Matthew 27: 62-67
Now on the next day [after the burial of Jesus], which was the day after the Preparation Day, the chief priests and the Pharisees were gathered together to Pilate, saying, “Sir, we remember what that deceiver said while he was still alive–‘After three days I will rise again.’ Command therefore that the tomb be made secure until the third day, lest perhaps his disciples come at night and steal him away, and tell the people, ‘He is risen from the dead;’ and the last deception will be worse than the first.”
J.C. Ryle comments:
Let us learn from these verses, that God can make the devices of wicked men work to His own glory.
We are taught that lesson in a striking manner, by the conduct of the priests and Pharisees, after our Lord was buried. The restless enmity of these unhappy men could not sleep, even when the body of Jesus was in the grave. They called to mind the words, which they remembered he had said, about “rising again.” They resolved, as they thought, to make His rising again impossible. They went to Pilate. They obtained from him a guard of Roman soldiers. They set a watch over the tomb of our Lord. They placed a seal upon the stone. In short, they did all they could to “make the sepulcher sure.”
They little thought what they were doing. They little thought that unwittingly they were providing the most complete evidence of the truth of Christ’s coming resurrection. They were actually making it impossible to prove that there was any deception or imposition. Their seal, their guard, their precautions, were all to become witnesses, in a few hours, that Christ had risen. They might as well have tried to stop the tides of the sea, or to prevent the sun rising, as to prevent Jesus coming forth from the tomb. They were taken in their own craftiness. (1 Cor. 3:19.) Their own devices became instruments to show forth God’s glory.
The history of the Church of Christ is full of examples of a similar kind. The very things that have seemed most unfavorable to God’s people, have often turned out to be for their good. What harm did the “persecution which arose about Stephen” do to the Church of Christ? Those who were scattered went every where, preaching the word. (Acts 8:4.) What harm did imprisonment do Paul? It gave him time to write many of those Epistles, which are now read all over the world. What real harm did the persecution of bloody Mary do to the cause of the English Reformation? The blood of the martyrs became the seed of the Church. What harm does persecution do the people of God at this very day? It only drives them nearer to Christ. It only makes them cling more closely to the throne of grace, the Bible, and prayer.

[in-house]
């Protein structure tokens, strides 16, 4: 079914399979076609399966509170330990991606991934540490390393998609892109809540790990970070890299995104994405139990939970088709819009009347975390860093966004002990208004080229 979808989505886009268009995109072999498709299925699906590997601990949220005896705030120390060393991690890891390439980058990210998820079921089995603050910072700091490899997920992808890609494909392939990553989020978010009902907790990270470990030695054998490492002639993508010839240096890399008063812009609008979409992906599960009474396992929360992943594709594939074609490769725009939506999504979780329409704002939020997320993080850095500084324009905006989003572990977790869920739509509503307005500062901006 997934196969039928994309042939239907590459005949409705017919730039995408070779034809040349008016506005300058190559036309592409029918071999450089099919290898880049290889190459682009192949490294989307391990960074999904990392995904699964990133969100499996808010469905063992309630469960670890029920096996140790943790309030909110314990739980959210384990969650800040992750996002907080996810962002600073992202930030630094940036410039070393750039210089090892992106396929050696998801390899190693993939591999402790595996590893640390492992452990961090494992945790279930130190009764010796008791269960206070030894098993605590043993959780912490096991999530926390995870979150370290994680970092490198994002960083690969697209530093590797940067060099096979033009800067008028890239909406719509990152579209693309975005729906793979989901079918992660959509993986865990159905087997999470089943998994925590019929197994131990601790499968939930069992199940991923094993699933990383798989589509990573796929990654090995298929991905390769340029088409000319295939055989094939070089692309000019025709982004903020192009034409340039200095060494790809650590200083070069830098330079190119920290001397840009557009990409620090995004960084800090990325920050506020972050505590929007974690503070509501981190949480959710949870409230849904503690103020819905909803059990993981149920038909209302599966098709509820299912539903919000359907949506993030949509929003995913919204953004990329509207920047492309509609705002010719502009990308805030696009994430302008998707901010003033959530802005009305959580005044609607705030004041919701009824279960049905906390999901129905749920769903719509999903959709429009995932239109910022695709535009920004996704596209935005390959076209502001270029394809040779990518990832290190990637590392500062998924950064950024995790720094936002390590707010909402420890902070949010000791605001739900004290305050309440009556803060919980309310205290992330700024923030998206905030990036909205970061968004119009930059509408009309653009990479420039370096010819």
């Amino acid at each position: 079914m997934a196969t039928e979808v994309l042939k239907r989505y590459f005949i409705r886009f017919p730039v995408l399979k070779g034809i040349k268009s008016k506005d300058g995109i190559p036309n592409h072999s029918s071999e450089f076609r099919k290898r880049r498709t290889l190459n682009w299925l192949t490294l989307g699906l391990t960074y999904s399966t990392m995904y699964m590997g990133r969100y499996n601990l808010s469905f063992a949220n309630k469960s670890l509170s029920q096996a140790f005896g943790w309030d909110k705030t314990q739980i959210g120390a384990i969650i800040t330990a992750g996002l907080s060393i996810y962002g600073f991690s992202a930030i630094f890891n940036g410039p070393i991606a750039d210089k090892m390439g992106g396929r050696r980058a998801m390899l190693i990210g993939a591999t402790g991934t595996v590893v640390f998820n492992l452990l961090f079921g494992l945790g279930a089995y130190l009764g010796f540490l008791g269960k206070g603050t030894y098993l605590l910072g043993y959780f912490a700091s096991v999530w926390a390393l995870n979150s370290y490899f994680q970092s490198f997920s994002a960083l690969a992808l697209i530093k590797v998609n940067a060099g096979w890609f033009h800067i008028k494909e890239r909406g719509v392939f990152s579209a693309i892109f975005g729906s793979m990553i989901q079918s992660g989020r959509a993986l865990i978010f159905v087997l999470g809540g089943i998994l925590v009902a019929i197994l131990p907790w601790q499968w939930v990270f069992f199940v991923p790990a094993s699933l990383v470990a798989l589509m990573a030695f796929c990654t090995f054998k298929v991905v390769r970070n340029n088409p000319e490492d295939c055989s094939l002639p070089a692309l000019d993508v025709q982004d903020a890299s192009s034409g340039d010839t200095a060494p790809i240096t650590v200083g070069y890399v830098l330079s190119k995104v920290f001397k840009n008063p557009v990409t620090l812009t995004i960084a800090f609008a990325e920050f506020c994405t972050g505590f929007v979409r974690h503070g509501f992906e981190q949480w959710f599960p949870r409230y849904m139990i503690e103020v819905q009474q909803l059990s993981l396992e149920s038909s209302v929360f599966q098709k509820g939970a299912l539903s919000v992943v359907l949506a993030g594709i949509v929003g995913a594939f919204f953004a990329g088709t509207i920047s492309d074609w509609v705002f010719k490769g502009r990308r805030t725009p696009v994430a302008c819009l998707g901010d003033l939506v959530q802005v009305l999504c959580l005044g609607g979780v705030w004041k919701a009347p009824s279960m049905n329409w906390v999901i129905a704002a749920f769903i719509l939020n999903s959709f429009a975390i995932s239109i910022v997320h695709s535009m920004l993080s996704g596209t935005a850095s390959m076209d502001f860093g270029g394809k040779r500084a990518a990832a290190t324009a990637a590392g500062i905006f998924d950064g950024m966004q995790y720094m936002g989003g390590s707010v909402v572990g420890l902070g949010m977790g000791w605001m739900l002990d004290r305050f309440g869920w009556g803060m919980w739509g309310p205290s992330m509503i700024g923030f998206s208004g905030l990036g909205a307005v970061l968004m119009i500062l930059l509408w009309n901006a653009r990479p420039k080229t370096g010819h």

Let all true Christians lay these things to heart, and take courage. We live in a world where all things are ordered by a hand of perfect wisdom, and where all things are working together continually for the good of the body of Christ. The powers of this world are only tools in the hand of God. He is ever using them for His own purposes, however little they may be aware of it. They are the instruments by which He is ever squaring and polishing the living stones of His spiritual temple, and all their schemes and plans will only turn to His praise. Let us be patient in the days of trouble and darkness, and look forward. The very things which now seem against us, are all working together for God’s glory. We see but half now. Yet in a little while, we shall see all. And we shall then discover that all the persecution we now endure was, like the seal and the guard, tending to God’s glory. God can make the “wrath of man praise him.” (Psalm 76:10.)